Portfolio • Bette Howland
I would like to put this in a recognizable form. For a long time it had seemed to me that life was about to begin—real life. But there was always some obstacle in the way. Something to be got through first, some unfinished business; time still to be served, a debt to be paid. Then life could begin. At last it had dawned on me that these obstacles were my life. I was always rolling these stones from my grave.
…I couldn’t sleep. The nights were hot and stormy, unseasonable, the tattered window shades twisted and rattled. Morbid thoughts overtook me; they flocked to my bed unbidden. I dreamed of strange, vivid acts: the squint of razor blades digging and sawing my wrists…. Thoughts of suicide had become constant; I dragged them around like a weight. In my thick, drugged sleep it was the same, a ball and chain; an incubus visited me, I felt its numb pressure beside me on the bed, holding down the bedclothes. It rolled on top of me. I had a fantasy: I would be smothered in the act of fellatio with the devil.…
One thing surprised me. Dying was not what I had expected; it wasn’t anything like what I had imagined it would be all those times I’d gone over it in my head, stretched out in the dark as if awaiting its approach. And I thought I knew it so well. I pretty quickly regretted what I had done and called the doctor; he couldn’t be reached. I told the voice on the answering service what had happened and sat down and waited for him to return the call. That was all.… Evidently I had gotten undressed, a creature of habit, and lain down between the sheets in an orderly fashion… I had no recollection of this at all, I have never remembered it; it was just as if no one was home.…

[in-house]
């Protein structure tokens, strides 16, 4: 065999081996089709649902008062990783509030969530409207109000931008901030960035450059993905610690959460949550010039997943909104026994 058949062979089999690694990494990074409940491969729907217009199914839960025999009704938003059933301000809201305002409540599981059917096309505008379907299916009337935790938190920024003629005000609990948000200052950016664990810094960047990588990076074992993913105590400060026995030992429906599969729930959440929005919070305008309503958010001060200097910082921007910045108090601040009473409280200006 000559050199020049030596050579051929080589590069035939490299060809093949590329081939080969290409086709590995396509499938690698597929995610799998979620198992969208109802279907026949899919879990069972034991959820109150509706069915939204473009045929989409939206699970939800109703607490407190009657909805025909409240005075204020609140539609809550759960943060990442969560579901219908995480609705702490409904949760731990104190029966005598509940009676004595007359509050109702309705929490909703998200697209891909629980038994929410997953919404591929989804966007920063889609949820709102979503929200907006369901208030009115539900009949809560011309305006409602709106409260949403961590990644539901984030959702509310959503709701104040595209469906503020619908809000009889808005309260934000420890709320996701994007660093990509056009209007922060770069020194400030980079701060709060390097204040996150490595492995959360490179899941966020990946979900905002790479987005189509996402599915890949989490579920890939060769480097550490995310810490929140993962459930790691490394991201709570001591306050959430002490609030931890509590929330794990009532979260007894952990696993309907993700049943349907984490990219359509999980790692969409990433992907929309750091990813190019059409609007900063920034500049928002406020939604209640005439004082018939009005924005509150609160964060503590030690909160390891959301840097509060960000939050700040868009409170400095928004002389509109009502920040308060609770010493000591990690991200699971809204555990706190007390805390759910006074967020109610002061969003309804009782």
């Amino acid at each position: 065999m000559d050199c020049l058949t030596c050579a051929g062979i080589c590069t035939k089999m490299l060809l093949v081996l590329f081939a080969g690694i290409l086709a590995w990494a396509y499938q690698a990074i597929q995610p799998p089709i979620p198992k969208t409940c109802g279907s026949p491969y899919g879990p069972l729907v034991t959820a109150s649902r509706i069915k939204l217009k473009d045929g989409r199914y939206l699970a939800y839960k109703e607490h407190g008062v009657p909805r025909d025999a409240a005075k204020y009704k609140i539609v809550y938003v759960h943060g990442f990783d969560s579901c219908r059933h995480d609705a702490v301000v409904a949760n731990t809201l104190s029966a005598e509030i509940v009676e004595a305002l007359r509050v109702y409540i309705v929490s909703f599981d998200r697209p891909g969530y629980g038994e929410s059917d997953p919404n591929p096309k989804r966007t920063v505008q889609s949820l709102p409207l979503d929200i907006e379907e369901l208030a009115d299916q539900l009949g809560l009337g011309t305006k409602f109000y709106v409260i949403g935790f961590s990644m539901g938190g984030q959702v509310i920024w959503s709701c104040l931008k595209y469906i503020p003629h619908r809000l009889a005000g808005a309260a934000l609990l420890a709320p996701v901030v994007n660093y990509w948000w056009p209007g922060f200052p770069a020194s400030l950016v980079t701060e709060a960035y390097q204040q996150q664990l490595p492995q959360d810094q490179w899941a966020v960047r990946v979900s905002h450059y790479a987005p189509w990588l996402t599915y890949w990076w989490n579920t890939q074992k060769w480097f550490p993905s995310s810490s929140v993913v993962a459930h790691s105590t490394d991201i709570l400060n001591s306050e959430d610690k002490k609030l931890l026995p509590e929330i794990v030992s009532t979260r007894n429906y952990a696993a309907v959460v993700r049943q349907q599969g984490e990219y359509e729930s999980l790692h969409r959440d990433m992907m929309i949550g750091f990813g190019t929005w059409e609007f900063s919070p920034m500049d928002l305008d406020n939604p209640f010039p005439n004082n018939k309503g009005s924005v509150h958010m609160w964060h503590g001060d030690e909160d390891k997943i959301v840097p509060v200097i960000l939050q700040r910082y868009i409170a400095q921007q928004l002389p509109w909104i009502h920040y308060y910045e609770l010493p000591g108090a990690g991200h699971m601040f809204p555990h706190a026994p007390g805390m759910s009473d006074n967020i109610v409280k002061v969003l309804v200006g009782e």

People were asking about me. What could we tell them?…
Why tell people anything? Why not tell them the truth? It seemed so much simpler.…
All I knew was this: I couldn’t take it any more, no longer could bear this burden of concealment. Things seemed bad enough without adding extra weight. I wanted to be rid of it all, all of it. I wanted to abandon all this personal history—its darkness and secrecy, its private grievances, its well-licked sorrows and prides—to thrust it from me like a manhole cover. That’s what I had wanted all along, that’s what I was trying for when I swallowed those pills—what I hoped to obliterate. That was my real need. It had at last expressed itself, become all-powerful.
“Tell people where I am,” I whispered. “And ask them what they want me to make for them.”
—from W-3, a memoir by Bette Howland
Bette Howland is the author of three books, W-3 (Viking), Blue in Chicago (Harper & Row), and Things to Come and Go (Knopf). Her work has also appeared in such magazines as Commentary, First Things, the Noble Savage, and Triquarterly. Born in Chicago, she lives in Tulsa, Oklahoma.
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